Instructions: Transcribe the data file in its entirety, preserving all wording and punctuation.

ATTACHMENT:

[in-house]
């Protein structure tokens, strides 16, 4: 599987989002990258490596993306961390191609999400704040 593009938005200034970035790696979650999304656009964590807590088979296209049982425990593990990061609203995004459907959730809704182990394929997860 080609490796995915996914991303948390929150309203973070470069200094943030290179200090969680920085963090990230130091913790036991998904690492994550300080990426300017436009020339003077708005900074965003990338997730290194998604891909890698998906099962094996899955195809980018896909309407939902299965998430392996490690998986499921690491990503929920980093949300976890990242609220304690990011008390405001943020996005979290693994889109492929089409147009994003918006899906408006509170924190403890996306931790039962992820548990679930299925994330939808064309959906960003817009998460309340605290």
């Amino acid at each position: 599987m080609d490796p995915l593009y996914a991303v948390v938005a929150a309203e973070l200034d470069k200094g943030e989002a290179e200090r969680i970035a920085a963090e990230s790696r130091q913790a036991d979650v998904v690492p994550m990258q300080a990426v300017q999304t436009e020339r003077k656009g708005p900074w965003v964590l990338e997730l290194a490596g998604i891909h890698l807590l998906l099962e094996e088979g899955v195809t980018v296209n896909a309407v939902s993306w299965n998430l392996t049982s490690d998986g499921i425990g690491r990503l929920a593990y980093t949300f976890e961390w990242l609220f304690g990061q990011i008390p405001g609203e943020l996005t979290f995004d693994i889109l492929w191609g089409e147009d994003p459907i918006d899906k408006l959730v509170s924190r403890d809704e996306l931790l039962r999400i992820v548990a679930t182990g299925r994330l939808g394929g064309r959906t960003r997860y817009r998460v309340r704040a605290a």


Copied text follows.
[in-house]
């Protein structure tokens, strides 16, 4: 599987989002990258490596993306961390191609999400704040 593009938005200034970035790696979650999304656009964590807590088979296209049982425990593990990061609203995004459907959730809704182990394929997860 080609490796995915996914991303948390929150309203973070470069200094943030290179200090969680920085963090990230130091913790036991998904690492994550300080990426300017436009020339003077708005900074965003990338997730290194998604891909890698998906099962094996899955195809980018896909309407939902299965998430392996490690998986499921690491990503929920980093949300976890990242609220304690990011008390405001943020996005979290693994889109492929089409147009994003918006899906408006509170924190403890996306931790039962992820548990679930299925994330939808064309959906960003817009998460309340605290």
């Amino acid at each position: 599987m080609d490796p995915l593009y996914a991303v948390v938005a929150a309203e973070l200034d470069k200094g943030e989002a290179e200090r969680i970035a920085a963090e990230s790696r130091q913790a036991d979650v998904v690492p994550m990258q300080a990426v300017q999304t436009e020339r003077k656009g708005p900074w965003v964590l990338e997730l290194a490596g998604i891909h890698l807590l998906l099962e094996e088979g899955v195809t980018v296209n896909a309407v939902s993306w299965n998430l392996t049982s490690d998986g499921i425990g690491r990503l929920a593990y980093t949300f976890e961390w990242l609220f304690g990061q990011i008390p405001g609203e943020l996005t979290f995004d693994i889109l492929w191609g089409e147009d994003p459907i918006d899906k408006l959730v509170s924190r403890d809704e996306l931790l039962r999400i992820v548990a679930t182990g299925r994330l939808g394929g064309r959906t960003r997860y817009r998460v309340r704040a605290a």